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RSVP for today's climb after the previous week's climb!
|distance||2.57 miles (4.1 km)|
|climbing||1190 ft (362 meters)|
|when?||16 Nov 2013|
|what time||registration 9:00 to 10:00|
climb starts @ 10:10
|RSVP||check back later!|
|waiver||Please fill one out before the climb!|
|how much?||$10 (free for juniors|
and those with volunteer credit)
|why?||Ask not why; just do!|
|aerial view||Google Maps|
Will Van Kaenel, Google Earth
|links||Ride With GPS|
Sorry, folks! Our insurance requires all riders wear helmets during the climb, and we follow the USA Cycling rule against ear buds or other head phones. Rock to tunes before the climb, perhaps, but we need riders to pay attention to what's happening during the climb...
We'll start today at Orinda Community Park on Orinda Way off Camino Pablo, then ride from there to the start, which is quite nearby. The park is directly opposite the fire station in downtown Orinda, on Orinda Way. There's a path from the sidewalk, or a short stairway, leading to the picnic tables we're we'll set up. Some photos are available here!
The best way to Orinda is BART -- reg is quite close to the Orinda BART station. Alternately, from Berkeley it's a good warm-up up Spruce and down Wildcat Canyon Road. But if you must drive, there's plenty of parking in Orinda.
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Here's a description: after we begin the climb on El Toyonal (Streesview of El Toyonal from Rio Vista, a convenient place to stage before the climb) we'll take the first left, onto Loma Vista (StreetsView). We follow Loma Vista until it T's back into El Toyonal. We'll turn left here, climbing to a peak. Those who've ridden the Nifty Ten Fifty may know a short-cut here over narrow residential roads. We don't take the short-cut! Instead we remain on El Toyonal a bit longer (StreetsView).
From here, there's a short, twisting descent. This is Low-Key: be careful here! You absolutely do not want to crash here. It's a residential road, and cars could be coming at any corner. A few seconds potentially saved in taking risks simply is not worth it.
At the bottom the climbing begins again, and with a vengance. We turn left onto Vista del Orinda (StreetsView). From here the road we'll ride changes names several times, but we stay on what is obviously the main route: left onto Las Piedras (StreetsView) which essentially turns into Lomas Cantadas (StreetsView). Then that's it: all that remains is the juiciest sustained steepness of the day. We finish at the top, with refreshments further down the road at the parking lot at the bottom of the road to Vollmer Peak.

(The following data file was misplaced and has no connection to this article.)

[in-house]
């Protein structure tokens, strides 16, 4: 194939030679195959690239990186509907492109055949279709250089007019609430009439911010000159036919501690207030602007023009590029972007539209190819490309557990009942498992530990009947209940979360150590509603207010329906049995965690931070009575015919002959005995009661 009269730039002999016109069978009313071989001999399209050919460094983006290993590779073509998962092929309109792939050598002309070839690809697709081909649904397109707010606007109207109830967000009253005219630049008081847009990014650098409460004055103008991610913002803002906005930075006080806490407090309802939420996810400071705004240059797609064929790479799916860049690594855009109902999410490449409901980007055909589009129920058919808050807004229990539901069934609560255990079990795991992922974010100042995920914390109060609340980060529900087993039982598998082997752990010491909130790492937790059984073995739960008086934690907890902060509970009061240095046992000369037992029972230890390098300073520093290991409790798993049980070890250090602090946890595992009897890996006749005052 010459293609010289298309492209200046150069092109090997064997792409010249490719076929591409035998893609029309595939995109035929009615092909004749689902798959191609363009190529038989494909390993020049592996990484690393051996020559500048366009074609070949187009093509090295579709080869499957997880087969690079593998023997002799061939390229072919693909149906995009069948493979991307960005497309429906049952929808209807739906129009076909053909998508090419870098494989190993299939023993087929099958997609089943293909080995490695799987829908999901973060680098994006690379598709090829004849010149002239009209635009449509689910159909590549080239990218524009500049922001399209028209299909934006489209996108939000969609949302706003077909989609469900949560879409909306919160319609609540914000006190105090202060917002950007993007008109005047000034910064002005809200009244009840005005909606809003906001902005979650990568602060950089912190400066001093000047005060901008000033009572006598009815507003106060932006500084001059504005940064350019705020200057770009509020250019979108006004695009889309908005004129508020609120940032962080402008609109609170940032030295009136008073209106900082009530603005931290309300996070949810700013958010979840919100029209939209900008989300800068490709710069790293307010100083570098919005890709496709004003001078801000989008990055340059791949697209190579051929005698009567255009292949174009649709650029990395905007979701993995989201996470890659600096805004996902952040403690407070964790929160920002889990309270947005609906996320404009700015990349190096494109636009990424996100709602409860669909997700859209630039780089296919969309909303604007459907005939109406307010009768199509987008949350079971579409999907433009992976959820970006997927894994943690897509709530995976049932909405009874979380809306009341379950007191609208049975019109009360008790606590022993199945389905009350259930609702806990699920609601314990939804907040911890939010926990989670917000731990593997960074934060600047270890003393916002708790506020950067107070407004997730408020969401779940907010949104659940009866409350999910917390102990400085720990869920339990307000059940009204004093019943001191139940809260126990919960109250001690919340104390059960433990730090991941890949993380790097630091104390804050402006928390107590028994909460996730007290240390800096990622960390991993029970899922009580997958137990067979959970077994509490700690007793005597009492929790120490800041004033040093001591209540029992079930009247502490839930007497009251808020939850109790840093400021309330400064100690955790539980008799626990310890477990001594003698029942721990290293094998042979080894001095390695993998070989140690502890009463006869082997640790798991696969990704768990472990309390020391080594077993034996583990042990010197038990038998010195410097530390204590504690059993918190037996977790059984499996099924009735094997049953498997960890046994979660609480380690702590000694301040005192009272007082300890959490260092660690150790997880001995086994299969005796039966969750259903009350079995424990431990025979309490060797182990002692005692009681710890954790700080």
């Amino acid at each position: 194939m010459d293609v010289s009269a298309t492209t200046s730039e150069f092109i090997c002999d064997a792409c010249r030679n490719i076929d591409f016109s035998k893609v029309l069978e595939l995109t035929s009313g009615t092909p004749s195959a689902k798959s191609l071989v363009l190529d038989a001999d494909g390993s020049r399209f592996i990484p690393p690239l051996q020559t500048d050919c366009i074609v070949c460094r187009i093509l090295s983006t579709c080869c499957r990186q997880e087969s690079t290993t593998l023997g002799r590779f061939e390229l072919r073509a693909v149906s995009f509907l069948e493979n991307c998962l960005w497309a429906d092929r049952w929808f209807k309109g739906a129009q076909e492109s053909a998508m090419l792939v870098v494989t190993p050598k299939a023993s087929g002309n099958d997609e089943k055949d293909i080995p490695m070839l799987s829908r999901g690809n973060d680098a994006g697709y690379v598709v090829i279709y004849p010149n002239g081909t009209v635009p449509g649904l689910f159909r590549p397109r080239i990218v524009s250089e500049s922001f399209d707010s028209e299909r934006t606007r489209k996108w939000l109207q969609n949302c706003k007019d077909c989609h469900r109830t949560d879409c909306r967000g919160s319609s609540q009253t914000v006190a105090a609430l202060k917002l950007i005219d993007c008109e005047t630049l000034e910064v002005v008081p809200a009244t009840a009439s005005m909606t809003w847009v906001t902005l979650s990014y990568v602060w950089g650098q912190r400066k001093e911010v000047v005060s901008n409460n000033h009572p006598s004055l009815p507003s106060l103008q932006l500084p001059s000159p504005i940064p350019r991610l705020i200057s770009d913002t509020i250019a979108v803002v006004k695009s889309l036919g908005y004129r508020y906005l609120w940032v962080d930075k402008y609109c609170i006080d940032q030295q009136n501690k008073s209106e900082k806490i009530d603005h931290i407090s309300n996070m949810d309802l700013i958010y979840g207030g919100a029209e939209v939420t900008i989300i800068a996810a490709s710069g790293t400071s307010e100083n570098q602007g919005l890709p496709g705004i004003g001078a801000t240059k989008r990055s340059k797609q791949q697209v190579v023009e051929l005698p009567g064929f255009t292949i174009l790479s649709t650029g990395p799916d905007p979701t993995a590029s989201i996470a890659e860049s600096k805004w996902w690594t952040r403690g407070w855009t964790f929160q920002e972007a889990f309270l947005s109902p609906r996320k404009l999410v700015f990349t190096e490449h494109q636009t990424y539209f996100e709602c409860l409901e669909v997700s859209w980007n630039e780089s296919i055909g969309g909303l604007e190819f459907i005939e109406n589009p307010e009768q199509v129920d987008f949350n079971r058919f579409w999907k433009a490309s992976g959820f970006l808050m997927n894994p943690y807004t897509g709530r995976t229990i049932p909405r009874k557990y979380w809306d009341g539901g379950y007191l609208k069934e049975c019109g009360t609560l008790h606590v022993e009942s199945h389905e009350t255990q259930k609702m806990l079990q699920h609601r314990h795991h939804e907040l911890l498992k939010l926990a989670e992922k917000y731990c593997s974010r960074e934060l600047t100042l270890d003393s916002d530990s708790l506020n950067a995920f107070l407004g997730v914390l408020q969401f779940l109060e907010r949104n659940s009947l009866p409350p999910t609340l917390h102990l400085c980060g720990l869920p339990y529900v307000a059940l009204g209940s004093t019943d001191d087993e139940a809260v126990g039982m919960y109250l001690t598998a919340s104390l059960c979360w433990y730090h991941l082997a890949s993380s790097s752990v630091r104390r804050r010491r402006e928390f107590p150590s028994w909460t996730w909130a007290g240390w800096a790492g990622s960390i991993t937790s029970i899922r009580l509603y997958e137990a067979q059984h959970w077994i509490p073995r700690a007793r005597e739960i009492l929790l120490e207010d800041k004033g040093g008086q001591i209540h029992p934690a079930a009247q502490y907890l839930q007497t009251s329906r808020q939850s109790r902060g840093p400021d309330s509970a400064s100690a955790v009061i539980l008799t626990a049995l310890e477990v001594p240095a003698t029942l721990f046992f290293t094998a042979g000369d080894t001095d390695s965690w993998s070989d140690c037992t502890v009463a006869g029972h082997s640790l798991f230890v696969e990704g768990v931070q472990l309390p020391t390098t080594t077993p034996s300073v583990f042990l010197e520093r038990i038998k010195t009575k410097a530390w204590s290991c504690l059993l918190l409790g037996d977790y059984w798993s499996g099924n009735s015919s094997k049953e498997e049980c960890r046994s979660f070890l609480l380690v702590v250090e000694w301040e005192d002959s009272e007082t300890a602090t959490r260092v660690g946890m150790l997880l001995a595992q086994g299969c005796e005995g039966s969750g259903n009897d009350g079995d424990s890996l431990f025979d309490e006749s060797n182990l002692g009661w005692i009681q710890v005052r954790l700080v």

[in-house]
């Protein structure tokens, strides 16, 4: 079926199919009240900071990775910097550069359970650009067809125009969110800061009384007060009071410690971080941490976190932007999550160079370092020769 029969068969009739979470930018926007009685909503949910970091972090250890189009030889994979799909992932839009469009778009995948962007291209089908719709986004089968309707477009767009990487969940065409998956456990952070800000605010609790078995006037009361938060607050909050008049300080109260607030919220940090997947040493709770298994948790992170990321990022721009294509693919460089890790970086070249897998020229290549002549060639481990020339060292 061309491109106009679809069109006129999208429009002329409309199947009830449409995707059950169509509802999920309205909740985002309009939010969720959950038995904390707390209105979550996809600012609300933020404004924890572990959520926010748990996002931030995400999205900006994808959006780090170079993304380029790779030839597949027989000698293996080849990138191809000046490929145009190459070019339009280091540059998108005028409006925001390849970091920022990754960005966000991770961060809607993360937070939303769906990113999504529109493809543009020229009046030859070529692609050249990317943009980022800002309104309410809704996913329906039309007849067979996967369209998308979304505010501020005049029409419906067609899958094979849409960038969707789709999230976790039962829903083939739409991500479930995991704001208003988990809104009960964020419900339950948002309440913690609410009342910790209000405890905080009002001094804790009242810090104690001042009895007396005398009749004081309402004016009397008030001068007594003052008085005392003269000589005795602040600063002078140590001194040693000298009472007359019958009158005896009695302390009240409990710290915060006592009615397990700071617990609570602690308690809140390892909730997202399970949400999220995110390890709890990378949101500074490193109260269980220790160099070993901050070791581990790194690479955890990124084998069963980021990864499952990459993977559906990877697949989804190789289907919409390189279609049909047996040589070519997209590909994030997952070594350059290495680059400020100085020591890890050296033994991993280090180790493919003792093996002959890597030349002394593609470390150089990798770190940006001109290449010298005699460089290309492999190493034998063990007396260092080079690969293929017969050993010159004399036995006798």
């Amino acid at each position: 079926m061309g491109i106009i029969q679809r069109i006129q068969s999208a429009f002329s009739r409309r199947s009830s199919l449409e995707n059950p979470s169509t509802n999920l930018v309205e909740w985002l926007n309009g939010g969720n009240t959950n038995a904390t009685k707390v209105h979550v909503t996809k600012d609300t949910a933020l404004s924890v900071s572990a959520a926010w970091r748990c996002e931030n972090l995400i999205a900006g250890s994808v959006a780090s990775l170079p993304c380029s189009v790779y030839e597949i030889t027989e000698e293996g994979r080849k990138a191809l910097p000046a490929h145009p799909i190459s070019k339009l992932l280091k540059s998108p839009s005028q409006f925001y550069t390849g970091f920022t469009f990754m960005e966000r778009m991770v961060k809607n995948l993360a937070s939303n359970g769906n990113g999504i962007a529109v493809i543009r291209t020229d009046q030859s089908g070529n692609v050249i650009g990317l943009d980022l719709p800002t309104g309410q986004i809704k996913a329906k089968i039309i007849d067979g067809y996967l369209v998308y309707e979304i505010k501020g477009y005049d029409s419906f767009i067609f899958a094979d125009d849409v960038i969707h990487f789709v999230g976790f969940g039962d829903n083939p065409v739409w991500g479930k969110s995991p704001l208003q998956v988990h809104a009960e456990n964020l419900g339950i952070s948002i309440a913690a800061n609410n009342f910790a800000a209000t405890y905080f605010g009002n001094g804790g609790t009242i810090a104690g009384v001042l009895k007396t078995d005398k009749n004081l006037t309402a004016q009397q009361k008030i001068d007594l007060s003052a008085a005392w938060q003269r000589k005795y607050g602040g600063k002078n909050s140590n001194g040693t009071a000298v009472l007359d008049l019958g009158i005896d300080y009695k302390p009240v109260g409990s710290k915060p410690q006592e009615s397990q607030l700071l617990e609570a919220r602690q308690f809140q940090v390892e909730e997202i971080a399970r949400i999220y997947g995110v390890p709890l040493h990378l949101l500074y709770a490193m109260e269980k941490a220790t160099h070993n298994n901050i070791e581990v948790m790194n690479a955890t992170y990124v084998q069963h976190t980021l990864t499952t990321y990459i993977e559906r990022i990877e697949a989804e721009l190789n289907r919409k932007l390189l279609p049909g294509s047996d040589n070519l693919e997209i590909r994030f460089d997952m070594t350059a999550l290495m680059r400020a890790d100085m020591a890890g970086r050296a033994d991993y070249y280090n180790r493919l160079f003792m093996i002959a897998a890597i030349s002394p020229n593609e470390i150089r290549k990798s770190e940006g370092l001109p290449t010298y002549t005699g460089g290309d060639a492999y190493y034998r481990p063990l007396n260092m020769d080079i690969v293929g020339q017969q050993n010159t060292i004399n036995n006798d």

While unsuited for inclusion into the Low-Key course due to the large number of hikers and bikers, the ride to Vollmer Peak (Strava segment: please be courteous and safe) is definitely worth your attention. You go past the gate, up a paved bike-pedestrian path, and eventually take a left on a paved path to the peak itself. The views are spectacular, and the finishing grind will help flush the lactic acid from Lomas out of your legs (replacing it with new, fresh lactic acid).
For those wanting yet more, for whom Lomas Cantadas leaves a void which can only be filled with even more painful climbing, we're offering a special double feature: after the climb Paul "NiftyTenFifty" McKenzie will lead a group from the summit to the base of Marin Ave, one of the steepest roads of its length in the country. Marin is too busy for a full Low-Key, so you're on your own for this one, but we'll post a form for reporting of Strava activity ID's for this special "just for fun" competition.
Volunteers make Low-Key tick! Without them, we no longer function. Please sign up for any week in the series using our volunteer form! Thanks!!!
Low-Key is all about a group of friends riding up a hill together. It's like any other informal group ride, except we time you to the top and report the results on our web site. But we have no road closures, no lead vehicle, no follow vehicle. We are traffic, sharing the roads with other traffic, following the laws and courtesy which applies to traffic. Think of it as a human-assisted Strava. We're each responsible for our own actions out there, on and off the bike, both as users of the road as as courteous visitors to the neighborhoods we pass through. "Ceci n'est pas un race".